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Examination of the geometry-dependent anisotropic material behavior in additive layer manufacturing for the calculation of mesoscopic lightweight structures

Presentation held at the Direct Digital Manufacturing Conference, March 14 - 15, 2012, Berlin; DDMC 2012
 
: Reinhart, Gunter; Teufelhart, Stefan; Riss, Fabian Karl Eberhard

:
Volltext urn:nbn:de:0011-n-1993821 (408 KByte PDF)
MD5 Fingerprint: 01912e43b1a6c95598f646b78b2908fa
Erstellt am: 5.4.2012

Poster urn:nbn:de:0011-n-199382-15 (245 KByte PDF)
MD5 Fingerprint: d19a88058aacd4cc16f29b67d5ee8361
Erstellt am: 5.4.2012


2012, 6 S.
Direct Digital Manufacturing Conference (DDMC) <2012, Berlin>
Englisch
Vortrag, Elektronische Publikation
Fraunhofer IWU ()
selective laser melting (SLM); anisotropy

Abstract
Due to the producible geometric complexity, additive layer manufacturing (ALM) processes show a high potential for the production of lightweight components. Especially mesoscopic approaches, like honeycombs or lattice structures, exhibit very advantageous mechanical properties like stiffness or strength combined with low masses.
To achieve an optimum structure, a regular buildup out of equal elementary cells is not ideal. Rather, an adjustment of the course of the structure and its material filling degree has to be done.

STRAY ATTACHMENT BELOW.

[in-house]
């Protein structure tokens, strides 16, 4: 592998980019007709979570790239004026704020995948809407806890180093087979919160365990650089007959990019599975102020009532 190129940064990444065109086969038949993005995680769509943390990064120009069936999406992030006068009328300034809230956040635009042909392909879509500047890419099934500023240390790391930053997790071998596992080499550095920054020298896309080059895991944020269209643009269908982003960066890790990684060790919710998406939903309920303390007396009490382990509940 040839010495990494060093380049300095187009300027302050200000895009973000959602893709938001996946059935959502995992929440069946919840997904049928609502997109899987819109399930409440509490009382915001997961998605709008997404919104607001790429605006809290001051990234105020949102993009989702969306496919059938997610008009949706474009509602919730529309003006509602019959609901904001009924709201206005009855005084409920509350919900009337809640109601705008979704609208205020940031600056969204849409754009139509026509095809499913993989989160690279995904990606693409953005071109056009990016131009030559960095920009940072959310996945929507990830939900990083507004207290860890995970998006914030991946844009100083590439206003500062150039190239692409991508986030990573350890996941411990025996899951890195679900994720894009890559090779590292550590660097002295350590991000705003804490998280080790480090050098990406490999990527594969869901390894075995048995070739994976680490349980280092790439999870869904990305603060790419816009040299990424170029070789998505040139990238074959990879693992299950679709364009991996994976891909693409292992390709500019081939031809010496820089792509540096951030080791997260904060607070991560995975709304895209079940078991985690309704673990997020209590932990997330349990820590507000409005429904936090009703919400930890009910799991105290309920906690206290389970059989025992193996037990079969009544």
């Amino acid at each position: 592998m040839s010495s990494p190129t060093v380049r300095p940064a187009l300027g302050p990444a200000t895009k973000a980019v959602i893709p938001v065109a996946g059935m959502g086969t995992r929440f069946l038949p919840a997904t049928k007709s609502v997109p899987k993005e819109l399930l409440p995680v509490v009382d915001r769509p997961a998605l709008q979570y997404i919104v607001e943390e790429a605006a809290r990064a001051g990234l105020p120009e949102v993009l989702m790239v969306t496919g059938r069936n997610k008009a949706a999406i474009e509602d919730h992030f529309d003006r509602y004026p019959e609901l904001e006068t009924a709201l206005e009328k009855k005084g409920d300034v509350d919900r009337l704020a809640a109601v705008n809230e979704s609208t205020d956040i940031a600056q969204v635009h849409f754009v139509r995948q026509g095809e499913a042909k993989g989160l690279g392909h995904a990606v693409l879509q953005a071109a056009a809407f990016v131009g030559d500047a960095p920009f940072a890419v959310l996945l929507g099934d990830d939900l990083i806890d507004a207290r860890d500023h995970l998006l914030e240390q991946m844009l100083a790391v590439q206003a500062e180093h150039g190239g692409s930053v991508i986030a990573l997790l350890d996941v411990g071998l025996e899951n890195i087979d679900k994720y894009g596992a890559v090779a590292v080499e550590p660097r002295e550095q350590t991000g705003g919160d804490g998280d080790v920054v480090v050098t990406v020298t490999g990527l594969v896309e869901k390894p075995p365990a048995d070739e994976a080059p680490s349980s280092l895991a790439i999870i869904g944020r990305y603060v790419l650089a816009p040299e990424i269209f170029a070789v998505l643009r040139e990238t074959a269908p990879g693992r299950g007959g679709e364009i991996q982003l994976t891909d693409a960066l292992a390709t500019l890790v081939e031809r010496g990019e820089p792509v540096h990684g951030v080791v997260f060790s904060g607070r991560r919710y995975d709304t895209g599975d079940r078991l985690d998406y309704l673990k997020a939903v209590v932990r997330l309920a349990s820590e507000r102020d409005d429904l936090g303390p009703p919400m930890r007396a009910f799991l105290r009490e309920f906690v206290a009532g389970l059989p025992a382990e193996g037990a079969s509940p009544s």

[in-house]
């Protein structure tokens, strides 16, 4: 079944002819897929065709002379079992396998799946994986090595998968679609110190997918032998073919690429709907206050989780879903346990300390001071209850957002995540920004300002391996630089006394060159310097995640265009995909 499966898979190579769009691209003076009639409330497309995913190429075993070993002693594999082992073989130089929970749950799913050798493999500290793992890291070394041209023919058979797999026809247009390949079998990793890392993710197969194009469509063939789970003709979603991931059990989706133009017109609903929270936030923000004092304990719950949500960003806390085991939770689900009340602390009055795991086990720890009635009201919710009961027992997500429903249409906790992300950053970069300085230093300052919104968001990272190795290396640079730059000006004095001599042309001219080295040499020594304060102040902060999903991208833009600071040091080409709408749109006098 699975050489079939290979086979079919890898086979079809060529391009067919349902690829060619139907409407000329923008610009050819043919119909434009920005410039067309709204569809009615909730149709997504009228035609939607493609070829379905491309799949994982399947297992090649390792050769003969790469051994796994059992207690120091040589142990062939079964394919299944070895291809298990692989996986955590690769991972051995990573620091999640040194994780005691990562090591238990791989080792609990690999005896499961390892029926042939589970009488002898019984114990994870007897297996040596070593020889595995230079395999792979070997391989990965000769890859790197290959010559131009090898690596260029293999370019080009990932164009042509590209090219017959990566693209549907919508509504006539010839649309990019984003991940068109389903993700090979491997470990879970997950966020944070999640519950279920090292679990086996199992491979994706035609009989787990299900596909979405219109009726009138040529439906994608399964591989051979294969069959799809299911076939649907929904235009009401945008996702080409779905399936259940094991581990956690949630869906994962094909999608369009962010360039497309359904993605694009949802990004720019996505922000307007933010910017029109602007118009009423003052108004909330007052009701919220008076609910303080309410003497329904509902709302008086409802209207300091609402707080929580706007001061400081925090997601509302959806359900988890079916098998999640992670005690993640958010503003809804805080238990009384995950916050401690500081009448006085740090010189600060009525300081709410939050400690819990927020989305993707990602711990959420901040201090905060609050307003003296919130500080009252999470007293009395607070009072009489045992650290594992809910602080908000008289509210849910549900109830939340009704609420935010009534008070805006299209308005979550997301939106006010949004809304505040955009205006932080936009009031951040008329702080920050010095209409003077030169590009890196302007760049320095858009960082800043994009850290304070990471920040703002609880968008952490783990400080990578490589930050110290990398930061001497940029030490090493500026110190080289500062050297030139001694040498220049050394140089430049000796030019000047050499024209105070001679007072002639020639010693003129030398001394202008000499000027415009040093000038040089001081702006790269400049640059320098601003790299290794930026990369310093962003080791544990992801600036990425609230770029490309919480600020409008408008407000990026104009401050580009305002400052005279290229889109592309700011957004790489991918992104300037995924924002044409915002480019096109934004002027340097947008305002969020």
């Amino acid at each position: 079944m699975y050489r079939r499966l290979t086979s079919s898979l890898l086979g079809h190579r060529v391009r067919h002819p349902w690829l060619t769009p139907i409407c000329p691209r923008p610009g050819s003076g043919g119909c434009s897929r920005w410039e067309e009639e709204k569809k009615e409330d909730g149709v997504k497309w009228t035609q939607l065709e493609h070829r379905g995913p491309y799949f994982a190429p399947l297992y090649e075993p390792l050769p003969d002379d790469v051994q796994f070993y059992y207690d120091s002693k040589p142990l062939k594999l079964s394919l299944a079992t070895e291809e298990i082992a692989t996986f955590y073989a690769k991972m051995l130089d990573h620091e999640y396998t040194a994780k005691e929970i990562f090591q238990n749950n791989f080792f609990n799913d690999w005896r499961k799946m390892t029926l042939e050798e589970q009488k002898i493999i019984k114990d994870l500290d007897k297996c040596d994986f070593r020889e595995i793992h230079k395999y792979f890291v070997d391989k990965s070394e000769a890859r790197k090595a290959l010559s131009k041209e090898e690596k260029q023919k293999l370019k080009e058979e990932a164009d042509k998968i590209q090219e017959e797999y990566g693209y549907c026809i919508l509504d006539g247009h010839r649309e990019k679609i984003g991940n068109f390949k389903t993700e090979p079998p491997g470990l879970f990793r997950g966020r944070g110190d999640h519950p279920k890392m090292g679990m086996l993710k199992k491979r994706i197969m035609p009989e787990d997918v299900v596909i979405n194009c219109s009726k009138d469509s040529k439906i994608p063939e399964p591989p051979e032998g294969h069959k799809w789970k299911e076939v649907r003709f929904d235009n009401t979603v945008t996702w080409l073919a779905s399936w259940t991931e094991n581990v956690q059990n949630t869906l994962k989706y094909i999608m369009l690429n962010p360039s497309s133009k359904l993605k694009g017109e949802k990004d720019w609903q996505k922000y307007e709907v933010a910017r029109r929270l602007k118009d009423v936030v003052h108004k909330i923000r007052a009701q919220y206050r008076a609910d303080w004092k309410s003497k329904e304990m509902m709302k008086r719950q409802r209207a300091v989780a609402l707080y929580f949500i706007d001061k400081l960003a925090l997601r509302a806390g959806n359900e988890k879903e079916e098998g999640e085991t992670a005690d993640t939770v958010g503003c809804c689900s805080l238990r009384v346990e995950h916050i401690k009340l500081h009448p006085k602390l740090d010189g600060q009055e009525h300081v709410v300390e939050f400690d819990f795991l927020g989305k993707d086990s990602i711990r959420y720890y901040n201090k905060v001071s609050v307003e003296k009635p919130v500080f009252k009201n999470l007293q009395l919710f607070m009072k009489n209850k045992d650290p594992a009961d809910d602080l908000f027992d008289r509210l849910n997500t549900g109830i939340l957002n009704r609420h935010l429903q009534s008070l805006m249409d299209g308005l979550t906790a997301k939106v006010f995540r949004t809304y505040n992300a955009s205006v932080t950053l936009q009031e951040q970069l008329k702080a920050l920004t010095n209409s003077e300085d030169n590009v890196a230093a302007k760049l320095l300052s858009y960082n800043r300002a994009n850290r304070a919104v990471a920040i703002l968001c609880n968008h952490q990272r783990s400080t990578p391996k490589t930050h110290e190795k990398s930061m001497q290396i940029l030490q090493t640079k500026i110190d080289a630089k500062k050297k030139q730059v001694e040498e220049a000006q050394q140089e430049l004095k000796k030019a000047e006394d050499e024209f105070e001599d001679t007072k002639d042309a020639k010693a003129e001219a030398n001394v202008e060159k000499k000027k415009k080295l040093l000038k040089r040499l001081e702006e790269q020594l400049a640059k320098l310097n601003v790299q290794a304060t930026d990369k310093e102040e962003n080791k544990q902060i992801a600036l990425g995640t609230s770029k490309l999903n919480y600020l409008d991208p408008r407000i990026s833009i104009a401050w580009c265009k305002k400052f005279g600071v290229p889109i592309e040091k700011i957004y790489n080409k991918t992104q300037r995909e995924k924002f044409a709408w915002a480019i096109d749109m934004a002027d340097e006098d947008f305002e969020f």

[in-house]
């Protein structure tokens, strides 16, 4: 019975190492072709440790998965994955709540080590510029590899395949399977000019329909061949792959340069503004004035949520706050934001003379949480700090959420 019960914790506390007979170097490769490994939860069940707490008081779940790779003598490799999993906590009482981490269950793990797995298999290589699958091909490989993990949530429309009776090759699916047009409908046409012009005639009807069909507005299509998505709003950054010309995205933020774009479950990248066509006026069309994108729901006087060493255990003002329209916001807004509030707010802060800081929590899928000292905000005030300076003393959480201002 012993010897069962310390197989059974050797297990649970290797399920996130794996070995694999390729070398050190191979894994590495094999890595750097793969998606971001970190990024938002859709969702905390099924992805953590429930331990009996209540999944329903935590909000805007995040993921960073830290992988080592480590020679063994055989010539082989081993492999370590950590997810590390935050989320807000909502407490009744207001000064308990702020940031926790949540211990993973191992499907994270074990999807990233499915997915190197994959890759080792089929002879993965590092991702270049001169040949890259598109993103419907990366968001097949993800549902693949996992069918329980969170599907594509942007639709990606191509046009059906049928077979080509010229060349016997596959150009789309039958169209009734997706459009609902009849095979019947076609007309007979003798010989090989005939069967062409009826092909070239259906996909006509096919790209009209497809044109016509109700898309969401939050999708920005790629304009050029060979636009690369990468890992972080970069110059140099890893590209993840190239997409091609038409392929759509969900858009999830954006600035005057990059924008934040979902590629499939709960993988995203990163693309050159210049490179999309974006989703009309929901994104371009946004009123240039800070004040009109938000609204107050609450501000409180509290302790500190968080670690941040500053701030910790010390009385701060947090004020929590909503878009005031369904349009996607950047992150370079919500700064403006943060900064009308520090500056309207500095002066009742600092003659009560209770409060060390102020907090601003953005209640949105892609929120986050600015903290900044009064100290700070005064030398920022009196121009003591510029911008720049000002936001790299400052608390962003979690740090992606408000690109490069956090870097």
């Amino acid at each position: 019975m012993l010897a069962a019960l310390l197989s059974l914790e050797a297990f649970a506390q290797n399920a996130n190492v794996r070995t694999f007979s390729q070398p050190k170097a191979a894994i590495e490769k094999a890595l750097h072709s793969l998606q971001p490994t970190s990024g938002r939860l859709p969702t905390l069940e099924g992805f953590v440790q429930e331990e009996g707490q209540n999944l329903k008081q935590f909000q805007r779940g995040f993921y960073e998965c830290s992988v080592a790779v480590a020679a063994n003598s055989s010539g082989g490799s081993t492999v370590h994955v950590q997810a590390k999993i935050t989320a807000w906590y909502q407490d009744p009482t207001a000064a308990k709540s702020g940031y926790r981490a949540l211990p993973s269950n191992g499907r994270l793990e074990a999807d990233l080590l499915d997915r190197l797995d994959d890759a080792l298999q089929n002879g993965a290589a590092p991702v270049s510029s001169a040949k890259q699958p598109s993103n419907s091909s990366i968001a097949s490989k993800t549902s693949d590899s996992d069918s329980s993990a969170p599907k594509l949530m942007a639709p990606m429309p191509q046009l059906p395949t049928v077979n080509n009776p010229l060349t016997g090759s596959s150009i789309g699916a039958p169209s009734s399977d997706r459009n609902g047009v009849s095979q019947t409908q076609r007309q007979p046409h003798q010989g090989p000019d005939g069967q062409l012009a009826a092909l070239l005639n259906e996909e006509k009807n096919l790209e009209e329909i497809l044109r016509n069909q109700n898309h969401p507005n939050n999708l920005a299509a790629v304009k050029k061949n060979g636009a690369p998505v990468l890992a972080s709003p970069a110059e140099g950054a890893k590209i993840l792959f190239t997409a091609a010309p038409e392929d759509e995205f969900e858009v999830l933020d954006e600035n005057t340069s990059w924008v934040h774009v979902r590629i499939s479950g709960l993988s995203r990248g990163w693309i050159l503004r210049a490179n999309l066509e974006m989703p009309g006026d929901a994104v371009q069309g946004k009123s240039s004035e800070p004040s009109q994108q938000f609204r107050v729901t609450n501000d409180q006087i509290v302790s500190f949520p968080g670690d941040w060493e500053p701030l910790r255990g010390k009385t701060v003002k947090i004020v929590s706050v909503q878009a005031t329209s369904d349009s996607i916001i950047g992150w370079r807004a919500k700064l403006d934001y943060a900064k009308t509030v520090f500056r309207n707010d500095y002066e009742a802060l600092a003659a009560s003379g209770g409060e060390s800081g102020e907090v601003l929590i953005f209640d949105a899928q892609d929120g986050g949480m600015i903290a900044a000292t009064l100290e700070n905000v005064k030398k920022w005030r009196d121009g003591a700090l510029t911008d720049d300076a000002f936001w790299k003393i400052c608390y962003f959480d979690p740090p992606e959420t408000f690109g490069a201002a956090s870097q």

Therefore, detailed knowledge about the material behavior of additive manufactured components is necessary. Especially for lightweight structures, these properties are affected by anisotropy and geometry dependent influences. These effects have a severe influence on the basic elements of mesoscopic patterns, like struts in case of lattice structures or the single walls of honeycombs.
In case of anisotropy this means that the material behaviour – and even the success of the build-up process – of the basic elements depend on the angle, under which the strut or honeycomb is built in relation to the building direction.
In case of geometry dependency, this means that the material behavior is influenced by several geometric attributes. For lattice structures, this can be the lengths or the cross section of the struts. In the field of honeycombs, the height and broadness as well as the thickness of the walls can be mentioned.
While there are already numerous analyses concerning the orientation dependent anisotropy, the influences of the geometric properties have not been researched, yet.
To achieve best possible mesoscopic structures in lightweight components, these influences have to be taken into account.
Therefore, a material model for struts in lattice structures, including the corresponding experimental results, will be introduced in this paper. This model takes anisotropic and geometry-dependent aspects into account and therefore provides a basis for a successful calculation and optimization of lattice structures.

: http://publica.fraunhofer.de/dokumente/N-199382.html